In a nutshell: SK Hynix is the latest tech giant to sound warning bells about the faltering economy as the possibility of a global recession looms. The world’s largest supplier of DRAM and flash memory chips said memory growth is waning as its inventory continues to grow. Once again, the slowdown in demand for electronic goods following the lockdown boom is cited as a significant factor.
Bloomberg writes that SK Hynix recorded a 56% increase in second-quarter profit yesterday, beating analysts’ estimates. But there was bad news alongside the healthy financial report. Company executives said demand from its major growth areas of PCs, smartphones, and servers was slowing.
Industry analyst IDC earlier this month reported that PC shipments fell in Q2 for the second straight quarter, by 15.3% year-on-year. Smartphone shipments are experiencing a similar decline this year. As such, SK Hynix Chief Marketing Officer Kevin Noh says shipment growth forecasts for the current quarter will be lowered. “Market growth for the year is going to be a lot lower than our expectations earlier in the year,” he said.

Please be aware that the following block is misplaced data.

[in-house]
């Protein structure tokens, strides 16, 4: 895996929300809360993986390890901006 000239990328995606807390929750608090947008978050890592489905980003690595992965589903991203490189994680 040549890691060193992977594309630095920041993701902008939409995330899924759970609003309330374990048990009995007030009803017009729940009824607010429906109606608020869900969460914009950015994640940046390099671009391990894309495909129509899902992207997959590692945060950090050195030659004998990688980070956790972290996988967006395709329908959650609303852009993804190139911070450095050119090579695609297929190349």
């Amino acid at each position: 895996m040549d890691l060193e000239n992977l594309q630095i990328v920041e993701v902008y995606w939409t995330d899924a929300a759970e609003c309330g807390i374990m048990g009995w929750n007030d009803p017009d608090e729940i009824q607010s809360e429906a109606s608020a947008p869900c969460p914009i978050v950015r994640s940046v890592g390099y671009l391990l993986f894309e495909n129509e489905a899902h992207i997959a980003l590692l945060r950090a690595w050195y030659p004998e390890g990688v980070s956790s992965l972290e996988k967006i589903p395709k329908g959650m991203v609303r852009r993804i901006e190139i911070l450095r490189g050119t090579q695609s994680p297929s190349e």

While oversupply isn’t what the industry wants to see, consumers often benefit from these situations. Market analysis firm TrendForce reports that prices for consumer solid-state drives are expected to fall between 3-8% during the third quarter due to NAND oversupply.
The global economic uncertainty is impacting virtually every technology company as firms slow down hiring, tighten their belts, and, in some cases, reduce their workforce. Facebook recently started to crack down on low- and average-performing staff, while Google, Microsoft, Seagate, Snap, Twitter, Tesla, Corsair, and many others are feeling the heat.
There are some positives in the long-term outlook, though. SK Group Chairman Chey Tae-won has told President Joe Biden the group would invest $15 billion to build an advanced packaging and testing facility and support research programs in the US. This comes a week after the Senate advanced the CHIPS the bill to the next stage. The act will provide $52 billion in funding for the domestic semiconductor industry.
Not all firms are forecasting doom and gloom. The world’s biggest chip manufacturer, TSMC, has raised its forecast for revenue growth this year, indicating that demand for electronic goods in some sectors remains strong.
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